The open-source software operating system Linux is a free-of-charge substitute to proprietary systems like Microsoft Windows. By using a cross-country data set, this paper finds evidence that increased piracy of proprietary software has a negative impact on adoption of desktop versions of Linux. The interpretation of this result is that the availability of pirated versions of Windows, as well as pirated applications compatible with Windows and OS-X, lead to fewer individuals installing a Linux operating system on their desktop computers. Thus, in the absence of software piracy, Linux would be a more widely used operating system.

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Via: Illegal Copying Of TOOS v GNU/Linux

Migrants from Windows to GNU/Linux

Filed under
GNU
Linux
Microsoft
  • If you’re a developer and not using Linux, I feel bad for you son, I got 99 problems but Linux ain’t one.

    It was sometime in late 2014 during my internship where I finally made the decision to switch to doing all my personal development projects on a Linux distro. I had been using a Ubuntu virtual machine while working as an intern and after a couple of weeks of using it properly and not like the way I was taught at University I began understanding why exactly so many people prefer Unix based systems over Windows for development.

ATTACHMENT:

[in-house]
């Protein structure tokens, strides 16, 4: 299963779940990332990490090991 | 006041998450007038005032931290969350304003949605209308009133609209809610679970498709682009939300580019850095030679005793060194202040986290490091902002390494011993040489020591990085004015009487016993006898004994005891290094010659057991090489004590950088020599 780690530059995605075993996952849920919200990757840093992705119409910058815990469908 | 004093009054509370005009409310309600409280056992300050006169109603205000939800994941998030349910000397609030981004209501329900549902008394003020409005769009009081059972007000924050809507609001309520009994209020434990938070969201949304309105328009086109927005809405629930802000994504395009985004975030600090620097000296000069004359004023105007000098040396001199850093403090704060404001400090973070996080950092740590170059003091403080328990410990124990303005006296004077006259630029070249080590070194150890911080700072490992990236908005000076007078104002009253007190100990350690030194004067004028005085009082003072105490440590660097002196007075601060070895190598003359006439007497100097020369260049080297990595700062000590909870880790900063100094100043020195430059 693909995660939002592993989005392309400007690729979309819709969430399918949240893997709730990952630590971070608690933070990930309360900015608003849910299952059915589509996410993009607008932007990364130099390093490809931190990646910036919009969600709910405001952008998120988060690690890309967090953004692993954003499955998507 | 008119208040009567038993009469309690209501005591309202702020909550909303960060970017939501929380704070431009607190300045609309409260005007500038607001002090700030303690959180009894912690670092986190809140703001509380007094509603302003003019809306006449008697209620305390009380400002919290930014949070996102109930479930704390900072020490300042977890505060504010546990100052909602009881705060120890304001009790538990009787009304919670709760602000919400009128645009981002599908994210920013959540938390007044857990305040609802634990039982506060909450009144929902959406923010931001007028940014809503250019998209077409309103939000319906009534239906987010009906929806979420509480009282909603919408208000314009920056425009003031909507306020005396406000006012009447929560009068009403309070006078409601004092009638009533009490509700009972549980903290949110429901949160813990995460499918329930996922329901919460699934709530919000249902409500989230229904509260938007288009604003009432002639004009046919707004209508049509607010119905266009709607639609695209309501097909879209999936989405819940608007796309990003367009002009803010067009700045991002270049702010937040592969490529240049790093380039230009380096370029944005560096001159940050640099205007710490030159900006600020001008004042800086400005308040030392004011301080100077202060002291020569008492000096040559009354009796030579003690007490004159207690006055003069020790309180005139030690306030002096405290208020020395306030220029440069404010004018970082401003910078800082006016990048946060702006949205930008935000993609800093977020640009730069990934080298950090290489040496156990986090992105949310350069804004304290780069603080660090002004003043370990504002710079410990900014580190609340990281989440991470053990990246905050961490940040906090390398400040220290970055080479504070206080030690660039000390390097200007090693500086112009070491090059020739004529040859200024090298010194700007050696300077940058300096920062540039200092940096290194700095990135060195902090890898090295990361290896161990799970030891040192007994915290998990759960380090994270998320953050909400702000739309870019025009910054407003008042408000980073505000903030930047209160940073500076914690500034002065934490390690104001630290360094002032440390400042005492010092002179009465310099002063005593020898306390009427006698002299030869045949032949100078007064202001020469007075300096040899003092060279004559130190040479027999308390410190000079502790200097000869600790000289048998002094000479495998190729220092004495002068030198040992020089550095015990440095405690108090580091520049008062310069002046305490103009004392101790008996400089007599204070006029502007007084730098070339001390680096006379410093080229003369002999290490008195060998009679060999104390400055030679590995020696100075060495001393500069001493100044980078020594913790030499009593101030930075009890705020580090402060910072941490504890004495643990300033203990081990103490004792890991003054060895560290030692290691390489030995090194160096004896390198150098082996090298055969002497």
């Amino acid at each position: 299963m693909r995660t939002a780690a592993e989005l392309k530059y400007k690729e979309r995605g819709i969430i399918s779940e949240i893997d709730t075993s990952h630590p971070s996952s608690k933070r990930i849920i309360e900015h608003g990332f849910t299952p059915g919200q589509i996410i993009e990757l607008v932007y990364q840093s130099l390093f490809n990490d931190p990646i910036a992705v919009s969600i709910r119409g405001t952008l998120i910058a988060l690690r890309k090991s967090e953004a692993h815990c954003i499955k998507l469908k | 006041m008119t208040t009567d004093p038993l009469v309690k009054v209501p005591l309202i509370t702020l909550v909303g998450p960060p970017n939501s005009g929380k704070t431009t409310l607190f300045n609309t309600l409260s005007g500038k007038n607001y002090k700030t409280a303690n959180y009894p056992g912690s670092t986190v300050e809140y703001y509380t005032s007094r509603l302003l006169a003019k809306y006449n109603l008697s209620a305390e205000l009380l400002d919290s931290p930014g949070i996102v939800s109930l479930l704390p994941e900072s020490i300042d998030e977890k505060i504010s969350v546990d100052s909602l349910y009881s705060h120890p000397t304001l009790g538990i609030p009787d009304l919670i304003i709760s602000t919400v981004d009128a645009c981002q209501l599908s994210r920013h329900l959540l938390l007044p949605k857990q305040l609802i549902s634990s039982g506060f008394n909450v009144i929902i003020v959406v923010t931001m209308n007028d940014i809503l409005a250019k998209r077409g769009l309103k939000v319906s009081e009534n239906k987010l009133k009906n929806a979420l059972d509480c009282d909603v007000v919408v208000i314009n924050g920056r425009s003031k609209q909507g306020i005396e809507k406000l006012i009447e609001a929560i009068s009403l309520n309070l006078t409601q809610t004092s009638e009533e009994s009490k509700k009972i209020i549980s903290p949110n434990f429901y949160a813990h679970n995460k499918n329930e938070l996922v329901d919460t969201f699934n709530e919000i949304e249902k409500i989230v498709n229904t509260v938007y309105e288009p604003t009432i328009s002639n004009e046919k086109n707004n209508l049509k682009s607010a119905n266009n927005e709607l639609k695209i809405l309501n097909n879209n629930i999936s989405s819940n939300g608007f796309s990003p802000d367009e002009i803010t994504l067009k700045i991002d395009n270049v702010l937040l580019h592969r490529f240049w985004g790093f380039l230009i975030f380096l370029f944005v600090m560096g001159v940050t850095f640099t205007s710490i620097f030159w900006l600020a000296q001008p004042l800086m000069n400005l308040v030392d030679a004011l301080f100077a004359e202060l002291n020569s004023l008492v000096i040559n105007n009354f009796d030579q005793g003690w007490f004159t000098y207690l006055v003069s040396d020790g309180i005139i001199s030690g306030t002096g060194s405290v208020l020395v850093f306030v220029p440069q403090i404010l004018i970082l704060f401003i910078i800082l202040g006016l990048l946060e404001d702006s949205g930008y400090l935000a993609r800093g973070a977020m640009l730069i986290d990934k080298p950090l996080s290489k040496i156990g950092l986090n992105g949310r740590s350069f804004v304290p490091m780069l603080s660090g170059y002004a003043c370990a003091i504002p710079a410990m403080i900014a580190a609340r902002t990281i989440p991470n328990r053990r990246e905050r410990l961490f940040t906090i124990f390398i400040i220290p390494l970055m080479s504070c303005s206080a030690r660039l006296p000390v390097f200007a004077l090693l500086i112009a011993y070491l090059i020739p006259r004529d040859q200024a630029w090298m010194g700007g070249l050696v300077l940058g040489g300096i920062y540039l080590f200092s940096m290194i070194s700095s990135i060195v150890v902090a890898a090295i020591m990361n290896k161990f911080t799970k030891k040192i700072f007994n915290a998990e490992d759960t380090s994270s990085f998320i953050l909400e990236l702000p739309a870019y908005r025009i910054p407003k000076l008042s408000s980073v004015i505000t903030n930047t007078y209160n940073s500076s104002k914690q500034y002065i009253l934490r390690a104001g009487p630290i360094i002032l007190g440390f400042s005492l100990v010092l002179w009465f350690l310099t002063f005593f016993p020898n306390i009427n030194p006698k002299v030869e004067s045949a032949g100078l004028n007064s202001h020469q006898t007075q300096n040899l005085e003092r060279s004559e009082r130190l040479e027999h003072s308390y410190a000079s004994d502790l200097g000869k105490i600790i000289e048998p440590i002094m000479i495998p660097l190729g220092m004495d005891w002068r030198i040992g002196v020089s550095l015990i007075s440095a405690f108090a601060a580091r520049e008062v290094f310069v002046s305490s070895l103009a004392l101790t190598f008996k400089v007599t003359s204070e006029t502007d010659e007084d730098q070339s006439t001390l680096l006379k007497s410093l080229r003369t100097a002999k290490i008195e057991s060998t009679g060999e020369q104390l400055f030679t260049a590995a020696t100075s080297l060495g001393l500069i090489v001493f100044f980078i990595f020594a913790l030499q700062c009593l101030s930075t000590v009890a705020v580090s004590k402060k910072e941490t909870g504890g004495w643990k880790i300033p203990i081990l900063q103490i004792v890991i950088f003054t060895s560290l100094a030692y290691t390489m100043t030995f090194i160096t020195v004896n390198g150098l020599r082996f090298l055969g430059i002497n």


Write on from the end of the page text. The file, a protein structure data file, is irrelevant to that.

• Full Migration from Windows to Linux - Report #2 Software

    But I've made a move and started using Kdenlive on Linux Mint 17.3 to edit videos of my sister and I playing video games (not original sure, but we have fun doing it). The first thing I tried was to simply load in the recorded video plus audio from the mic and dive face first into editing it and attempting to do all the same things I do with my editing style with Premiere. This includes just simple stuff as fading from and to black, audio dips in keyframe moments (when coughing) splicing the video when cuts are needed and fading into other video (example on a video here) and laying video over other video in a lower corner. Simple things sure but I found all of these things and more within Kdenlive, even a few things I wish Premiere had but I guess that isn't a problem any more! As for diving in face first you'll just waste time, find someone who has put up a tutorial (I found this guy who goes into some nice detail but do look at several videos). Even if you know how non-linear video editing works in practice the software is an entirely different tool even if it's doing the same thing.

Putin's internet guru says 'nyet' to Windows, 'da' to desktop Linux

Filed under
Linux
Microsoft

In an interview with Bloomberg, Russian internet advisor German Klimenko said the state will consider moving all of its networks off the Microsoft platform and onto an unspecified Linux build instead.